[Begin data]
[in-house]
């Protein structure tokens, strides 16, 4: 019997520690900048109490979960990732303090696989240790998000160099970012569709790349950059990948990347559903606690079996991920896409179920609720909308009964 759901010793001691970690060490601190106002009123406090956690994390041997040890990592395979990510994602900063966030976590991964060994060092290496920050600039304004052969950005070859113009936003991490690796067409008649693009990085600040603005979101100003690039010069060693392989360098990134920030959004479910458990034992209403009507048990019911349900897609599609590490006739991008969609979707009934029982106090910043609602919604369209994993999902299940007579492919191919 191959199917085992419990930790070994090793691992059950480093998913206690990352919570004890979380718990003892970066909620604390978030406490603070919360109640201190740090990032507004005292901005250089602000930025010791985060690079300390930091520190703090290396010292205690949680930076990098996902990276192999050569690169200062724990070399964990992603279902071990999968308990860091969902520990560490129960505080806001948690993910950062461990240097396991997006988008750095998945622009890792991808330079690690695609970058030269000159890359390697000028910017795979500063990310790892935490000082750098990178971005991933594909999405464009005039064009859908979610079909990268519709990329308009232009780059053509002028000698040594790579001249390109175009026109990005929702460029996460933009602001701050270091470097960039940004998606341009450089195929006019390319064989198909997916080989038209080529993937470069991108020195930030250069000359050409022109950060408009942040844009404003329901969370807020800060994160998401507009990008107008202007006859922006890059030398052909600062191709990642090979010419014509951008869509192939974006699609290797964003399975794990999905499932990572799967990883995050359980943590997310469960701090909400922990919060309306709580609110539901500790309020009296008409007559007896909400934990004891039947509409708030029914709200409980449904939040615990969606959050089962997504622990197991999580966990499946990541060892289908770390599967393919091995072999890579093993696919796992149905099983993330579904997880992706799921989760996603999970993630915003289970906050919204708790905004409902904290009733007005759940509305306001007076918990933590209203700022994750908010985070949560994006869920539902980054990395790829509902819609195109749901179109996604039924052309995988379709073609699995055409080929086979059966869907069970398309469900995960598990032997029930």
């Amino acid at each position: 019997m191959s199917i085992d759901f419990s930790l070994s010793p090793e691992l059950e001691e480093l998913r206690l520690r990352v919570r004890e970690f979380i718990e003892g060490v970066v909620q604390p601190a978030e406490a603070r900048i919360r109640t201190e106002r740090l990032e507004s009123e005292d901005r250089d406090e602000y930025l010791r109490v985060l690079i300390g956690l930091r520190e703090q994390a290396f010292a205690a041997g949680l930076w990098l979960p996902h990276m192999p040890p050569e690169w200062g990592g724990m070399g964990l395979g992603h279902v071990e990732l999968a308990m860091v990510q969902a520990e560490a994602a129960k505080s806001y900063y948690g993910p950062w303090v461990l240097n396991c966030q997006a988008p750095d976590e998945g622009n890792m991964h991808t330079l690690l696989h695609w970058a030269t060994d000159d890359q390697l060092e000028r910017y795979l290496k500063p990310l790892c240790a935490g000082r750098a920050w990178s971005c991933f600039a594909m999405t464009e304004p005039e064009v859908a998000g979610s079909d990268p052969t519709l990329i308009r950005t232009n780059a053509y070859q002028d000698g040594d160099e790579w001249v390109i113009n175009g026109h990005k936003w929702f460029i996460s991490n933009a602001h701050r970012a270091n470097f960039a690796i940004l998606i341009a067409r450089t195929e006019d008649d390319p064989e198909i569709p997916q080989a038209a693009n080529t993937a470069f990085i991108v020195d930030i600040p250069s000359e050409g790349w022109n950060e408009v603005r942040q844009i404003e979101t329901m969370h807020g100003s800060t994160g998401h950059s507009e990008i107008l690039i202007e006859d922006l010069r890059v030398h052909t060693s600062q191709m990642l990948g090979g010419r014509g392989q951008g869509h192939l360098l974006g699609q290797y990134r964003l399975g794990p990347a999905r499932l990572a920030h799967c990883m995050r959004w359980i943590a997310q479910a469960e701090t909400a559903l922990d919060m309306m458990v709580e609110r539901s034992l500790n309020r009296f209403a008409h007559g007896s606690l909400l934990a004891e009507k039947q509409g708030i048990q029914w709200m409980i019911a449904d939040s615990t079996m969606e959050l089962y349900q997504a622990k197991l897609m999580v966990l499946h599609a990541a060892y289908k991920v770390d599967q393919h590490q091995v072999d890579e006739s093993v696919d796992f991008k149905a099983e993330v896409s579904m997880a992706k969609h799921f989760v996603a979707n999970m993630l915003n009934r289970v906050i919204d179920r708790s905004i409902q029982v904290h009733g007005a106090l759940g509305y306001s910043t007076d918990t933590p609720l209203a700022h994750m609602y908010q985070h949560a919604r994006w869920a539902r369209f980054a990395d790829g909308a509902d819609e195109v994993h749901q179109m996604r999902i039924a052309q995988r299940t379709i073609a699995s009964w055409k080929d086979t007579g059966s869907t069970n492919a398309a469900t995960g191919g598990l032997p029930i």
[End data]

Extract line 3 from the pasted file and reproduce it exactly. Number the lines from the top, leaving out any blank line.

């Amino acid at each position: 019997m191959s199917i085992d759901f419990s930790l070994s010793p090793e691992l059950e001691e480093l998913r206690l520690r990352v919570r004890e970690f979380i718990e003892g060490v970066v909620q604390p601190a978030e406490a603070r900048i919360r109640t201190e106002r740090l990032e507004s009123e005292d901005r250089d406090e602000y930025l010791r109490v985060l690079i300390g956690l930091r520190e703090q994390a290396f010292a205690a041997g949680l930076w990098l979960p996902h990276m192999p040890p050569e690169w200062g990592g724990m070399g964990l395979g992603h279902v071990e990732l999968a308990m860091v990510q969902a520990e560490a994602a129960k505080s806001y900063y948690g993910p950062w303090v461990l240097n396991c966030q997006a988008p750095d976590e998945g622009n890792m991964h991808t330079l690690l696989h695609w970058a030269t060994d000159d890359q390697l060092e000028r910017y795979l290496k500063p990310l790892c240790a935490g000082r750098a920050w990178s971005c991933f600039a594909m999405t464009e304004p005039e064009v859908a998000g979610s079909d990268p052969t519709l990329i308009r950005t232009n780059a053509y070859q002028d000698g040594d160099e790579w001249v390109i113009n175009g026109h990005k936003w929702f460029i996460s991490n933009a602001h701050r970012a270091n470097f960039a690796i940004l998606i341009a067409r450089t195929e006019d008649d390319p064989e198909i569709p997916q080989a038209a693009n080529t993937a470069f990085i991108v020195d930030i600040p250069s000359e050409g790349w022109n950060e408009v603005r942040q844009i404003e979101t329901m969370h807020g100003s800060t994160g998401h950059s507009e990008i107008l690039i202007e006859d922006l010069r890059v030398h052909t060693s600062q191709m990642l990948g090979g010419r014509g392989q951008g869509h192939l360098l974006g699609q290797y990134r964003l399975g794990p990347a999905r499932l990572a920030h799967c990883m995050r959004w359980i943590a997310q479910a469960e701090t909400a559903l922990d919060m309306m458990v709580e609110r539901s034992l500790n309020r009296f209403a008409h007559g007896s606690l909400l934990a004891e009507k039947q509409g708030i048990q029914w709200m409980i019911a449904d939040s615990t079996m969606e959050l089962y349900q997504a622990k197991l897609m999580v966990l499946h599609a990541a060892y289908k991920v770390d599967q393919h590490q091995v072999d890579e006739s093993v696919d796992f991008k149905a099983e993330v896409s579904m997880a992706k969609h799921f989760v996603a979707n999970m993630l915003n009934r289970v906050i919204d179920r708790s905004i409902q029982v904290h009733g007005a106090l759940g509305y306001s910043t007076d918990t933590p609720l209203a700022h994750m609602y908010q985070h949560a919604r994006w869920a539902r369209f980054a990395d790829g909308a509902d819609e195109v994993h749901q179109m996604r999902i039924a052309q995988r299940t379709i073609a699995s009964w055409k080929d086979t007579g059966s869907t069970n492919a398309a469900t995960g191919g598990l032997p029930i």